Why are we so bad at talking with children about skin tone and race?
If we don’t keep them in the dark, children will light up the world.”
This is the revelation that inspired this talk, which I shared at TEDx Charlotte (October 2017).
I share a few real life instances where people exhibit how horrible we are as a society at talking with children about race and skin tone. We’ve even resorted to promoting blindness — ‘colorblindess’ — that is, to avoid the complexities and nuances of the conversation. I then share insights from current research and my perspective and experience on how we can do better, much much better.
Here are a few of my favorite resources to help you grow your capacity for conscious, competent, courageous and creative conversations about skin tone and race with children.
- Bestselling author says we learn early not to bridge the racial divide: Beverly Tatum.
Books & media to help foster informed & healthy conversation
For Parents, Care-givers & Teachers
- Children Are Not Colorblind: How Young Children Learn by Erin Winkler
- Silence Says by Dr. Lucretia Berry. Within this blog post are links to more helpful resources.
- RECORDED Webinar: How to Use Children’s Books to Teach Diversity & Inclusion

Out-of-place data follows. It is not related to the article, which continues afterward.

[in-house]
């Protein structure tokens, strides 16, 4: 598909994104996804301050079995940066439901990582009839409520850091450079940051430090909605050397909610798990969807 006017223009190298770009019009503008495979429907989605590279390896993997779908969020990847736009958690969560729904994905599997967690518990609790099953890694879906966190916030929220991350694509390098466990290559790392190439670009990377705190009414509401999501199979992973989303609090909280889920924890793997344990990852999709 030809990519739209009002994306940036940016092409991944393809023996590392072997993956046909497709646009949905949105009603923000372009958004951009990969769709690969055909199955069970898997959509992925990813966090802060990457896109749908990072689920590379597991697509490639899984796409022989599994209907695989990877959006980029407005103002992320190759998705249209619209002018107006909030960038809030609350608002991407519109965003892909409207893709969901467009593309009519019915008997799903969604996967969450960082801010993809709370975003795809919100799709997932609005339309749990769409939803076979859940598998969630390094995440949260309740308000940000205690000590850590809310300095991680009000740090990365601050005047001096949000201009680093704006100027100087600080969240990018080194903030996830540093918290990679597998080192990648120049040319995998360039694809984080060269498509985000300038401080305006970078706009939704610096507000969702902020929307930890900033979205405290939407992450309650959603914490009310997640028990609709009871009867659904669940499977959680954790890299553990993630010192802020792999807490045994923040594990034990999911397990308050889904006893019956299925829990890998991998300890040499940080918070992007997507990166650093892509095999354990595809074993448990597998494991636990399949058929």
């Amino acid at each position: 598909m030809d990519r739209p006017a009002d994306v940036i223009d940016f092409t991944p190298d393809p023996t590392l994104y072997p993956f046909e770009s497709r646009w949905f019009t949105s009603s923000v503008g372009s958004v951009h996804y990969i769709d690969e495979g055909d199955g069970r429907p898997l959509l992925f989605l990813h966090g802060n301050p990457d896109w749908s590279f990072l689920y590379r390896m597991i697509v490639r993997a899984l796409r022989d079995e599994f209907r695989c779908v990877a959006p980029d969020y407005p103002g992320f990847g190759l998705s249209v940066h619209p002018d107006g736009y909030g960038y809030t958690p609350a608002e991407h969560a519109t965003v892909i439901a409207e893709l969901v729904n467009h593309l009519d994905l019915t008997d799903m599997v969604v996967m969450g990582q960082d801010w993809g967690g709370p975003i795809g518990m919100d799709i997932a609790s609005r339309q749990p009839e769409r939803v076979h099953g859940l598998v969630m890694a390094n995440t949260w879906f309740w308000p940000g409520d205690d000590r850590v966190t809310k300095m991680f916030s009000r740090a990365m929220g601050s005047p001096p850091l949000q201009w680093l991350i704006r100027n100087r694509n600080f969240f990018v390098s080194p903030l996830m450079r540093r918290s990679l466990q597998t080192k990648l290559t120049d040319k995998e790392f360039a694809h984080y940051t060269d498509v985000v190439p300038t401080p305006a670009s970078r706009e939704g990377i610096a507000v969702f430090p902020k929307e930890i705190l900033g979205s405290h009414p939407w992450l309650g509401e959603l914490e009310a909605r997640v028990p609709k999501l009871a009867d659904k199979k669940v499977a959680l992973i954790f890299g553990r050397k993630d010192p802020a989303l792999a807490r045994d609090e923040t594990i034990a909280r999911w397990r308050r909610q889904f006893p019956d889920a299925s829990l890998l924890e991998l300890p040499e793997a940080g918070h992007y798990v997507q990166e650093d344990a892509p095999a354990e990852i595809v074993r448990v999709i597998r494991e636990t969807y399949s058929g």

- Raising Race Conscious Children: A Resource for talking about race with young children.
- What White Children Need to Know About Race by Ali Michael and Eleonora Bartoli (2014)
- Even Babies Discriminate: A Nurture Shock Excerpt. Bronson & Merryman. (2009)
- The Colors of Us
- Shades of People
- The Skin You Live In
- All the Colors We Are: The Story of How We Get Our Skin Color / Todos los colores de nuestra peil: La historia de por que tenemos diferentes colores de piel
- Movies like Glory Road and Hairspray make good discussion prompts for older children. The themes are upbeat and relatable—sports in one and music and dancing in the other. The plots provide some historical context for talking about how unjust systems create injustice and disparities and how this plays out in our communities and relationships. Hidden Figures is another great movie for prompting informed discussion.
- A Young People’s History of the United States
- Lee & Low Books is a multicultural children’s book publisher whose books emphasize the richness of today’s culture.
High School & Adults
- The New Jim Crow
- Just Mercy
- White Rage
- Why Are All the Black Kids Sitting Together in the Cafeteria
- Toxic Inequality
RACE -The Power of an Illusion The full three-part series produced by California Newsreel investigates race in society, science and history. To access this documentary, you can it buy for $24.95 at newsreel.org, rent it on Vimeo. ($2.99 per episode, $4.99 for the entire series) or borrow or stream the series from your local library. You can also make use of the PBS Online Companion.